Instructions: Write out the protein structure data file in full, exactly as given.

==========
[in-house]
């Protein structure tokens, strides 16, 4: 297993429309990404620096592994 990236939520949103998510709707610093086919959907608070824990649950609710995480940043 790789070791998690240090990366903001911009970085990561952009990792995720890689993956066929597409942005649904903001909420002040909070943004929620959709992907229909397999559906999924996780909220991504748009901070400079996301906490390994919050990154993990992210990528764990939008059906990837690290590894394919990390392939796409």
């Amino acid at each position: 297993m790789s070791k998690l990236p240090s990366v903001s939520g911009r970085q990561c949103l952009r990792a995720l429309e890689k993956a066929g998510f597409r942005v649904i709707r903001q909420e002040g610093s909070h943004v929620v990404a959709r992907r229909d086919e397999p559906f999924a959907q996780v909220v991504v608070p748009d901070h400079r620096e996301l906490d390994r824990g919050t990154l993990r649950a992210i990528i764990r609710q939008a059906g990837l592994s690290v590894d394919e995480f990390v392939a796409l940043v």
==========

[in-house]
């Protein structure tokens, strides 16, 4: 297993429309990404620096592994 990236939520949103998510709707610093086919959907608070824990649950609710995480940043 790789070791998690240090990366903001911009970085990561952009990792995720890689993956066929597409942005649904903001909420002040909070943004929620959709992907229909397999559906999924996780909220991504748009901070400079996301906490390994919050990154993990992210990528764990939008059906990837690290590894394919990390392939796409």
């Amino acid at each position: 297993m790789s070791k998690l990236p240090s990366v903001s939520g911009r970085q990561c949103l952009r990792a995720l429309e890689k993956a066929g998510f597409r942005v649904i709707r903001q909420e002040g610093s909070h943004v929620v990404a959709r992907r229909d086919e397999p559906f999924a959907q996780v909220v991504v608070p748009d901070h400079r620096e996301l906490d390994r824990g919050t990154l993990r649950a992210i990528i764990r609710q939008a059906g990837l592994s690290v590894d394919e995480f990390v392939a796409l940043v």